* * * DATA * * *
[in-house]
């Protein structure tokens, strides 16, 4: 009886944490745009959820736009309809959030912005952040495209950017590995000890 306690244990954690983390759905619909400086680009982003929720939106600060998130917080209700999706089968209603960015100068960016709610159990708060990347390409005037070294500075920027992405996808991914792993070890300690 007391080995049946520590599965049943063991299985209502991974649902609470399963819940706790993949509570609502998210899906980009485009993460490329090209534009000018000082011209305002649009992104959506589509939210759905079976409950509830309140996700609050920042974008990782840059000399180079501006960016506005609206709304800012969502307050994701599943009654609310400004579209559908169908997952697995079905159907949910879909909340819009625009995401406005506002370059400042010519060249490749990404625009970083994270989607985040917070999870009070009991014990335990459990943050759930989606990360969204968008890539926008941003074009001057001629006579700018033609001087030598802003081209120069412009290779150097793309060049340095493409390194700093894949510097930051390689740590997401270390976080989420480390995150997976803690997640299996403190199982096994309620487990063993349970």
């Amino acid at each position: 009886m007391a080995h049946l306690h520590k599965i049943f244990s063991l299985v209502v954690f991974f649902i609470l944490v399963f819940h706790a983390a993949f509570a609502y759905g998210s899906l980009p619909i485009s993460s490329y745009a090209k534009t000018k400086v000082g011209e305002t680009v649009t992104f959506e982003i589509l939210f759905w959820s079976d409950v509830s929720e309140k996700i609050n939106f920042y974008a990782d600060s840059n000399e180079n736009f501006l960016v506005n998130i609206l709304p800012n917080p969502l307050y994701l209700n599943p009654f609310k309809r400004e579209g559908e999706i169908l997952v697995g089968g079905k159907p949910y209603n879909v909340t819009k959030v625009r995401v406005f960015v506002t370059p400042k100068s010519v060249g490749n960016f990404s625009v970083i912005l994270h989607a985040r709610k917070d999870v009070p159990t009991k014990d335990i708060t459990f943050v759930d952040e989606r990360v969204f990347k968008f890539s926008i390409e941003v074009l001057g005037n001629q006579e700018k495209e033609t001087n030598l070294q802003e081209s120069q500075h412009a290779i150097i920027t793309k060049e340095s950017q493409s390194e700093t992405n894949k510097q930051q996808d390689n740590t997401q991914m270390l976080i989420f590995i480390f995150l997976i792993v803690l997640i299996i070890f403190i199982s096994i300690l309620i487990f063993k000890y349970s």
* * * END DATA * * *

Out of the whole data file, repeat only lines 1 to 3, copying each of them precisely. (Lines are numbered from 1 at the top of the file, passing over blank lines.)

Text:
[in-house]
């Protein structure tokens, strides 16, 4: 009886944490745009959820736009309809959030912005952040495209950017590995000890 306690244990954690983390759905619909400086680009982003929720939106600060998130917080209700999706089968209603960015100068960016709610159990708060990347390409005037070294500075920027992405996808991914792993070890300690 007391080995049946520590599965049943063991299985209502991974649902609470399963819940706790993949509570609502998210899906980009485009993460490329090209534009000018000082011209305002649009992104959506589509939210759905079976409950509830309140996700609050920042974008990782840059000399180079501006960016506005609206709304800012969502307050994701599943009654609310400004579209559908169908997952697995079905159907949910879909909340819009625009995401406005506002370059400042010519060249490749990404625009970083994270989607985040917070999870009070009991014990335990459990943050759930989606990360969204968008890539926008941003074009001057001629006579700018033609001087030598802003081209120069412009290779150097793309060049340095493409390194700093894949510097930051390689740590997401270390976080989420480390995150997976803690997640299996403190199982096994309620487990063993349970």
């Amino acid at each position: 009886m007391a080995h049946l306690h520590k599965i049943f244990s063991l299985v209502v954690f991974f649902i609470l944490v399963f819940h706790a983390a993949f509570a609502y759905g998210s899906l980009p619909i485009s993460s490329y745009a090209k534009t000018k400086v000082g011209e305002t680009v649009t992104f959506e982003i589509l939210f759905w959820s079976d409950v509830s929720e309140k996700i609050n939106f920042y974008a990782d600060s840059n000399e180079n736009f501006l960016v506005n998130i609206l709304p800012n917080p969502l307050y994701l209700n599943p009654f609310k309809r400004e579209g559908e999706i169908l997952v697995g089968g079905k159907p949910y209603n879909v909340t819009k959030v625009r995401v406005f960015v506002t370059p400042k100068s010519v060249g490749n960016f990404s625009v970083i912005l994270h989607a985040r709610k917070d999870v009070p159990t009991k014990d335990i708060t459990f943050v759930d952040e989606r990360v969204f990347k968008f890539s926008i390409e941003v074009l001057g005037n001629q006579e700018k495209e033609t001087n030598l070294q802003e081209s120069q500075h412009a290779i150097i920027t793309k060049e340095s950017q493409s390194e700093t992405n894949k510097q930051q996808d390689n740590t997401q991914m270390l976080i989420f590995i480390f995150l997976i792993v803690l997640i299996i070890f403190i199982s096994i300690l309620i487990f063993k000890y349970s």